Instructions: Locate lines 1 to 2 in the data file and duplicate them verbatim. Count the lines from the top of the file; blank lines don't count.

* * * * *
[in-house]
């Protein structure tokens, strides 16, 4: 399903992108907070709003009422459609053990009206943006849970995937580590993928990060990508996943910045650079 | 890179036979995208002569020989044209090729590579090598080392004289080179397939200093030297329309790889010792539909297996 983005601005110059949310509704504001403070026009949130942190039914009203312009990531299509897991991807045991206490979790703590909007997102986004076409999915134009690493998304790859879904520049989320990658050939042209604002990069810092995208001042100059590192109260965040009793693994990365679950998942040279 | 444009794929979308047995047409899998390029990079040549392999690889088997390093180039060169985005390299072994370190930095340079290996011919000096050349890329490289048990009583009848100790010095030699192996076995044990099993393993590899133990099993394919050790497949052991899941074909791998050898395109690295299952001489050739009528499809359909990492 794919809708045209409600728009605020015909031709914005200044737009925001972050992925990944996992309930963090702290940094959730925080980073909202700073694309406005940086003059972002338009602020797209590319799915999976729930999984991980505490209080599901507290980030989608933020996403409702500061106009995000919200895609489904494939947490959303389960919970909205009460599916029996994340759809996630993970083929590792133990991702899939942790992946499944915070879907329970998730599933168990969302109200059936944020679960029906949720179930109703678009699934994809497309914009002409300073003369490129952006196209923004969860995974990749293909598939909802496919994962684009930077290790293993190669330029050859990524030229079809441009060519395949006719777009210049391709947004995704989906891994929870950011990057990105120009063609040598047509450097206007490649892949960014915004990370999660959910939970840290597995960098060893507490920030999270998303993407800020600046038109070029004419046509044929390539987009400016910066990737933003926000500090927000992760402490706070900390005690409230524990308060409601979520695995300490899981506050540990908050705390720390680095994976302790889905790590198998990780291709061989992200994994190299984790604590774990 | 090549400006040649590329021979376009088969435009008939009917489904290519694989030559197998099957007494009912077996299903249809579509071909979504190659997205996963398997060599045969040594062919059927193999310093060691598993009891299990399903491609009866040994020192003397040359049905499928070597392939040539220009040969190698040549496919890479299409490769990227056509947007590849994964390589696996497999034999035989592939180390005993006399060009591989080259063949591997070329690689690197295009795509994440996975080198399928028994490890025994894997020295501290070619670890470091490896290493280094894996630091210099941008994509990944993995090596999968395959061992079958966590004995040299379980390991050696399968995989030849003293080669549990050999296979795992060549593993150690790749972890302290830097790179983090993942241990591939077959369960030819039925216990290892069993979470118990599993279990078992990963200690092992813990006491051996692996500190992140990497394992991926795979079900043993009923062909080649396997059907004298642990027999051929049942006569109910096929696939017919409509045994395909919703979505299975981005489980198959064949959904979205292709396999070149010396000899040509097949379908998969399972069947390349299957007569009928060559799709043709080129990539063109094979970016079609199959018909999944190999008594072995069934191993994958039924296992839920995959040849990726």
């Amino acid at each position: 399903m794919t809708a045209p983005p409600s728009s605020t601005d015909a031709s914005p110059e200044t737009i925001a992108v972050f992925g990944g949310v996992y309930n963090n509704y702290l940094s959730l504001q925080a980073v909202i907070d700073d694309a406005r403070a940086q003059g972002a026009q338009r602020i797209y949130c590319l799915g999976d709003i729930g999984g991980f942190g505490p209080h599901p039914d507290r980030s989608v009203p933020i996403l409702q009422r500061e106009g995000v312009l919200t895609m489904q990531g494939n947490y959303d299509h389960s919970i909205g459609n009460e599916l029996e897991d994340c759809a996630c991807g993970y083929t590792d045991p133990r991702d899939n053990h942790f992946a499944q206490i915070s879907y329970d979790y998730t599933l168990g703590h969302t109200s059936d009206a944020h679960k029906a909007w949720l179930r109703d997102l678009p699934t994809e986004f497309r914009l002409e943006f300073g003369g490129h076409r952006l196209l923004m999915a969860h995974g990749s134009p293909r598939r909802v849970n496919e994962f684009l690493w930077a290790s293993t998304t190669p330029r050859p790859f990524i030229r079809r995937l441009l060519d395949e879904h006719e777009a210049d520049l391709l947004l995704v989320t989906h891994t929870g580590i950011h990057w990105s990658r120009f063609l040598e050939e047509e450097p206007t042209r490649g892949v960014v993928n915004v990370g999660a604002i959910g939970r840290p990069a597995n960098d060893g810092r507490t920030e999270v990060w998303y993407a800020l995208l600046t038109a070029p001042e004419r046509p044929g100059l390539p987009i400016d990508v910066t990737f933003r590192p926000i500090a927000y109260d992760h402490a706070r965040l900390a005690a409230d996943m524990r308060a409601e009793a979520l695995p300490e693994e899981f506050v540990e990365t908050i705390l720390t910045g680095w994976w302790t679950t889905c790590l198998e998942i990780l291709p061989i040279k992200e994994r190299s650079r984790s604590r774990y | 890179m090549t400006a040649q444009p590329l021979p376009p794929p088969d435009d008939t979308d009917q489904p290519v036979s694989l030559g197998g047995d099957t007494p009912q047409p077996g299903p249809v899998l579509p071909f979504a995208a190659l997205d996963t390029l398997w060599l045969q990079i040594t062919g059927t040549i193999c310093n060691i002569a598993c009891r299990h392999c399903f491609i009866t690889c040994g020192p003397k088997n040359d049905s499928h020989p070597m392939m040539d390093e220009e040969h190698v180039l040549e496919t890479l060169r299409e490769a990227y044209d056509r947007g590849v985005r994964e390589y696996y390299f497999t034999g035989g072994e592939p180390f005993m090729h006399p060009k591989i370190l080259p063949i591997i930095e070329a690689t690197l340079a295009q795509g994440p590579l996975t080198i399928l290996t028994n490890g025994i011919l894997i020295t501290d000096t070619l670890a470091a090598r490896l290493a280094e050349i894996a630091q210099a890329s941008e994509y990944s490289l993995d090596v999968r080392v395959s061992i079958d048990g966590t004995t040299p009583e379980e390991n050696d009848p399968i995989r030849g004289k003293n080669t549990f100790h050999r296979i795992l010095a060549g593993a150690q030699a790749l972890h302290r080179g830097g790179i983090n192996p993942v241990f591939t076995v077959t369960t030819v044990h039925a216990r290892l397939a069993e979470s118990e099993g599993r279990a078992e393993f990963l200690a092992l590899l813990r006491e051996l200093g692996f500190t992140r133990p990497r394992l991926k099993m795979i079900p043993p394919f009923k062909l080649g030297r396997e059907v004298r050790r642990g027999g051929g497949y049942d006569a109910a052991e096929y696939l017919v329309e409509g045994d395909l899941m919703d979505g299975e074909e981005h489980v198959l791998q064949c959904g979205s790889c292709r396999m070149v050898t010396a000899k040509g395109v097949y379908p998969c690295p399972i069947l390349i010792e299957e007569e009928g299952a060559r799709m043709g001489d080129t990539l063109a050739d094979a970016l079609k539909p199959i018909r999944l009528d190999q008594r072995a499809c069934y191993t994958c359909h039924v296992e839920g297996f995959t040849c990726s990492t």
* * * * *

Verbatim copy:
[in-house]
């Protein structure tokens, strides 16, 4: 399903992108907070709003009422459609053990009206943006849970995937580590993928990060990508996943910045650079 | 890179036979995208002569020989044209090729590579090598080392004289080179397939200093030297329309790889010792539909297996 983005601005110059949310509704504001403070026009949130942190039914009203312009990531299509897991991807045991206490979790703590909007997102986004076409999915134009690493998304790859879904520049989320990658050939042209604002990069810092995208001042100059590192109260965040009793693994990365679950998942040279 | 444009794929979308047995047409899998390029990079040549392999690889088997390093180039060169985005390299072994370190930095340079290996011919000096050349890329490289048990009583009848100790010095030699192996076995044990099993393993590899133990099993394919050790497949052991899941074909791998050898395109690295299952001489050739009528499809359909990492 794919809708045209409600728009605020015909031709914005200044737009925001972050992925990944996992309930963090702290940094959730925080980073909202700073694309406005940086003059972002338009602020797209590319799915999976729930999984991980505490209080599901507290980030989608933020996403409702500061106009995000919200895609489904494939947490959303389960919970909205009460599916029996994340759809996630993970083929590792133990991702899939942790992946499944915070879907329970998730599933168990969302109200059936944020679960029906949720179930109703678009699934994809497309914009002409300073003369490129952006196209923004969860995974990749293909598939909802496919994962684009930077290790293993190669330029050859990524030229079809441009060519395949006719777009210049391709947004995704989906891994929870950011990057990105120009063609040598047509450097206007490649892949960014915004990370999660959910939970840290597995960098060893507490920030999270998303993407800020600046038109070029004419046509044929390539987009400016910066990737933003926000500090927000992760402490706070900390005690409230524990308060409601979520695995300490899981506050540990908050705390720390680095994976302790889905790590198998990780291709061989992200994994190299984790604590774990 | 090549400006040649590329021979376009088969435009008939009917489904290519694989030559197998099957007494009912077996299903249809579509071909979504190659997205996963398997060599045969040594062919059927193999310093060691598993009891299990399903491609009866040994020192003397040359049905499928070597392939040539220009040969190698040549496919890479299409490769990227056509947007590849994964390589696996497999034999035989592939180390005993006399060009591989080259063949591997070329690689690197295009795509994440996975080198399928028994490890025994894997020295501290070619670890470091490896290493280094894996630091210099941008994509990944993995090596999968395959061992079958966590004995040299379980390991050696399968995989030849003293080669549990050999296979795992060549593993150690790749972890302290830097790179983090993942241990591939077959369960030819039925216990290892069993979470118990599993279990078992990963200690092992813990006491051996692996500190992140990497394992991926795979079900043993009923062909080649396997059907004298642990027999051929049942006569109910096929696939017919409509045994395909919703979505299975981005489980198959064949959904979205292709396999070149010396000899040509097949379908998969399972069947390349299957007569009928060559799709043709080129990539063109094979970016079609199959018909999944190999008594072995069934191993994958039924296992839920995959040849990726």